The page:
Time for sustainable purchasing | RetailDetail

Time for sustainable purchasing

Even though European retailers acknowledge the importance of sustainability, the ultimate recognition still has to happen: sustainability becoming a regular part of purchasing discussions.

 

After all, what is wrong with giving sustainable suppliers a better deal or with rewarding producers who help the retailer to reach his sustainability goals? Nothing at all! Still, almost every purchasing discussion only revolves around the “p” of price.

 

Wal-Mart sets sustainable example 

In 2009, Wal-Mart was the first to present the sustainability scorecard, allowing the American retail giant to measure the sustainability score of every product it sells. British Sainsbury's followed that example this month with the installation of the Carbon Academy: a training program for employees and suppliers to limit the CO2-emission caused by Sainsbury's's activities as much as possible.

 

Sainbury's follows with Carbon Academy

“We want to make sure all our colleagues and suppliers are becoming advocates in the battle against CO2-emission”, says Neil Sanchev, director of real estate at Sainbury's. “We hope to make new environmental technologies as common and usual as possible.

 

“Our diary development group is a good example how we at Sainsbury's reward sustainable suppliers. This group lets Sainsbury's reward farmers who improve animal welfare, reduce the pollution load and work more efficiently with a higher price for milk”, says Ooi. “We hope this approach will find its way into every purchasing process.

 Extra condition in purchase discussions

Nice words and targets indeed, but isn't the fastest and most effective way to accelerate the realisation of sustainability targets simply its permanent inclusion in purchasing discussions?

 

“A very interesting question”, says Sainsbury's spokesman Darragh Ooi. “I will suggest it right away.” Only a few hours later comes the disappointing formal answer: “The conditions of our contracts with suppliers is sensitive information and we can not discuss it in public”.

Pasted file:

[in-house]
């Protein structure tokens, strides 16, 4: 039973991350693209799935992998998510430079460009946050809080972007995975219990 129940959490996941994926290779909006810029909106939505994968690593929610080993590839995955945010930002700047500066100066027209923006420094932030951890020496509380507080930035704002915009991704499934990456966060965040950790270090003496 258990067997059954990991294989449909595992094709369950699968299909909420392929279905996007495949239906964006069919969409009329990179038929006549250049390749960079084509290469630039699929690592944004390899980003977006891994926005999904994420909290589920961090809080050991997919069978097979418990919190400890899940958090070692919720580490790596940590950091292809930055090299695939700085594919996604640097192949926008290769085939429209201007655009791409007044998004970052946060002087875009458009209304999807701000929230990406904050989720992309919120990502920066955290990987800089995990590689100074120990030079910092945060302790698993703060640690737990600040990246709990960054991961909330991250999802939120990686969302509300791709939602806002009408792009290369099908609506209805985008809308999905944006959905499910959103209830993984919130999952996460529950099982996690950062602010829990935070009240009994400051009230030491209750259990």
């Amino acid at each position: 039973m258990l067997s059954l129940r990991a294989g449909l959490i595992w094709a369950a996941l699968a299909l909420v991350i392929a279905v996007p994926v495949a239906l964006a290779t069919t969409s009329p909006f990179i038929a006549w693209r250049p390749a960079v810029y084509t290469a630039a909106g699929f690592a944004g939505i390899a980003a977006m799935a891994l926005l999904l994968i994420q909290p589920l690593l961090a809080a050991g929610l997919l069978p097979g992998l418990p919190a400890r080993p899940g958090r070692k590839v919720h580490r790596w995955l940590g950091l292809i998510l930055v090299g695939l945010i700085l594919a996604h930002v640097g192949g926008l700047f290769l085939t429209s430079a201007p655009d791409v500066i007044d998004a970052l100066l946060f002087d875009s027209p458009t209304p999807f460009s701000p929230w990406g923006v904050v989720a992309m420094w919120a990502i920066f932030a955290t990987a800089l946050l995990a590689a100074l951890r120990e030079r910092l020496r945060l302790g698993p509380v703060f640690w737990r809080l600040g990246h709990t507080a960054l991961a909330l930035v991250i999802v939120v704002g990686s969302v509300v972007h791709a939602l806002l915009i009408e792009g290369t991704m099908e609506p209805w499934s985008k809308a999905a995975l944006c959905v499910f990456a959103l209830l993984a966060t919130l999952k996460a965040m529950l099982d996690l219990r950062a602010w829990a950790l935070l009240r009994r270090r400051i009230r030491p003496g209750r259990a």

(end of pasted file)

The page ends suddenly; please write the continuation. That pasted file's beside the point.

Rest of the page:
Sustainable purchasing is still not mainstream with retailers, but there is hope: thanks to the growing attention of sustainability monitors like Wal-Mart's, ever more people realise that both retailers and suppliers really can make a difference.

 

By Pascal Kuipers, Alsano Communicatie

 

Even though European retailers acknowledge the importance of sustainability, the ultimate recognition still has to happen: sustainability becoming a regular part of purchasing discussions.

 

After all, what is wrong with giving sustainable suppliers a better deal or with rewarding producers who help the retailer to reach his sustainability goals? Nothing at all! Still, almost every purchasing discussion only revolves around the “p” of price.

 

Wal-Mart sets sustainable example 

In 2009, Wal-Mart was the first to present the sustainability scorecard, allowing the American retail giant to measure the sustainability score of every product it sells. British Sainsbury's followed that example this month with the installation of the Carbon Academy: a training program for employees and suppliers to limit the CO2-emission caused by Sainsbury's's activities as much as possible.

 

Sainbury's follows with Carbon Academy

“We want to make sure all our colleagues and suppliers are becoming advocates in the battle against CO2-emission”, says Neil Sanchev, director of real estate at Sainbury's. “We hope to make new environmental technologies as common and usual as possible.

 

“Our diary development group is a good example how we at Sainsbury's reward sustainable suppliers. This group lets Sainsbury's reward farmers who improve animal welfare, reduce the pollution load and work more efficiently with a higher price for milk”, says Ooi. “We hope this approach will find its way into every purchasing process.

 Extra condition in purchase discussions

Nice words and targets indeed, but isn't the fastest and most effective way to accelerate the realisation of sustainability targets simply its permanent inclusion in purchasing discussions?

 

“A very interesting question”, says Sainsbury's spokesman Darragh Ooi. “I will suggest it right away.” Only a few hours later comes the disappointing formal answer: “The conditions of our contracts with suppliers is sensitive information and we can not discuss it in public”.


Sustainable purchasing is still not mainstream with retailers, but there is hope: thanks to the growing attention of sustainability monitors like Wal-Mart's, ever more people realise that both retailers and suppliers really can make a difference.

 

By Pascal Kuipers, Alsano Communicatie

 

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